The magazine will contain an original four-part Eoin Colfer story, “Holy Mary,” publishing over the course of its first year. Author Neil Gaiman appears in a video for the Kickstarter campaign.
SLJ catches up with John Schumacher, aka Mr. Schu, to learn what he’s up to in his new role at Scholastic and what’s on his to-read list.
Karl Dean remembers his childhood public library as a place where “you could go to dream.” Recreating that experience resulted in Limitless Libraries, which brought public library resources into Nashville schools to enable every student to pursue their dreams.
Zachariah OHora (@ZachariahOHora), illustrator of Ame Dyckman’s (@AmeDyckman) Wolfie the Bunny, signs posters of the duo’s 2nd collaboration, Horrible Bear (Spring, 2016), at a Little, Brown preview
CEO of Caravan Studios Marnie Webb unpacked design thinking in her SLJ Summit keynote, providing a model for developing projects, from idea to prototype, through deep, empathetic listening.
No library card is required to use the tools at the Hatch maker space, located near Dunkin’ Donuts in a mall in Watertown, MA, and launched by the Watertown Free Public Library with diverse community funding.
SLJ readers can enter to win a copy of the spooky Ghostlight. Nominations are open for the 10th annual Cybils Awards. Polis Books has acquired U.S. and Canadian rights to the recently banned Into the River by Ted Dawe. Celebrate Teen Read Week with Blink authors. These news bites and more in the latest SLJTeen news roundup.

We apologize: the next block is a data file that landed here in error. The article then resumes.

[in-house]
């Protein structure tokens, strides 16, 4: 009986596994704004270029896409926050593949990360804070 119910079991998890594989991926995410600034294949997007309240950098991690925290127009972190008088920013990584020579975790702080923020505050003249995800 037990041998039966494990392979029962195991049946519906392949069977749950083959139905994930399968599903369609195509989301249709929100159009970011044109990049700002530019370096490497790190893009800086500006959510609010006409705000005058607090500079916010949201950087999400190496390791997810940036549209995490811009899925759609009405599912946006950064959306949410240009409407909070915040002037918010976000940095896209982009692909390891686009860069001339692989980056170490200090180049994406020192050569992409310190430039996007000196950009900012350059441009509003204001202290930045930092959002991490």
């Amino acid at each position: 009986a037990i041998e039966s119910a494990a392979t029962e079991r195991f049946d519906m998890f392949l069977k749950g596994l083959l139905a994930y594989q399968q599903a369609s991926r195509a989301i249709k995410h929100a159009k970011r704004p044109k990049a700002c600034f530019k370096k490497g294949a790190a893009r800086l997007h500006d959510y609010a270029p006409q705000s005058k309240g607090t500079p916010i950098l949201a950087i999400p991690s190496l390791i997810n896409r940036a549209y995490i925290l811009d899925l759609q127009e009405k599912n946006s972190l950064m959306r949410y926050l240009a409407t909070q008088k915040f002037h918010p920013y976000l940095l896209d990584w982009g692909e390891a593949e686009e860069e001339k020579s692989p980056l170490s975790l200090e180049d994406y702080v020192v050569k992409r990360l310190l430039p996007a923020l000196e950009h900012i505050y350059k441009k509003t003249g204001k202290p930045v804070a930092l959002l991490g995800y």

Open educational resources (OER) are a boon to maker activities, according to library media specialist Laura Fleming, who provides related tips and links to fun, cost-effective projects.
How can teacher librarians reimagine their positions to meet strategic student learning needs? That question was the main focus of the SLJ Leadership Summit panel “Become Essential.”
The prison reform movement is putting a spotlight on educational opportunities for youth in custody, including library services and greater access to technology.
Book club participants at Camp Glenwood want to read about “something real—about people who have made it after being in trouble,” says Kris Cannon, who leads the club. That includes works by Jarvis Jay Masters, Matt de la Peña, Jimmy Santiago Baca, Walter Dean Myers, and others.
A teen technology “Mover & Shaker” and Sabrina Urquhart of the Bezos Foundation were among the Fast Learning presenters at SLJ’s 2015 Leadership Summit. Attendee Andy Plemmons covered the rapid fire session.
The 10th annual Eric Carle Honors Benefit Gala on September 24, celebrating children’s book champions and including an art auction, was dedicated to the memory of Carle Museum cofounder Barbara Carle.
Is there a correlation between the Common Core recommended reading lists and challenges to diverse books? Emily Knox, assistant professor at the University of Illinois, is planning a related study.
This year’s Brooklyn Book Festival featured an entire day devoted to children’s author and illustrator events, as well as excellent panels featuring top YA authors.
Rocco Staino reports on this year’s Princeton Children’s Book Fesitval and chats with authors, illustrators, and librarians.
Read about the winner, first runner-up, and editor’s choice for SLJ’s 2015 Build Something Bold Award, honoring creativity in school library programming that incorporates hands-on learning led by the librarian or media specialist.
Terms of the pending three-year, $30 million deal between the retail giant and the New York City Department of Education for e-materials are being revised after the National Federation of the Blind said that the technology would not adequately serve blind students.
Sixteen U.S. teachers are among the first class of TED-Ed Innovative Educators, who will will receive training and will participate in leadership and innovation projects in the yearlong program. The next application period begins in December.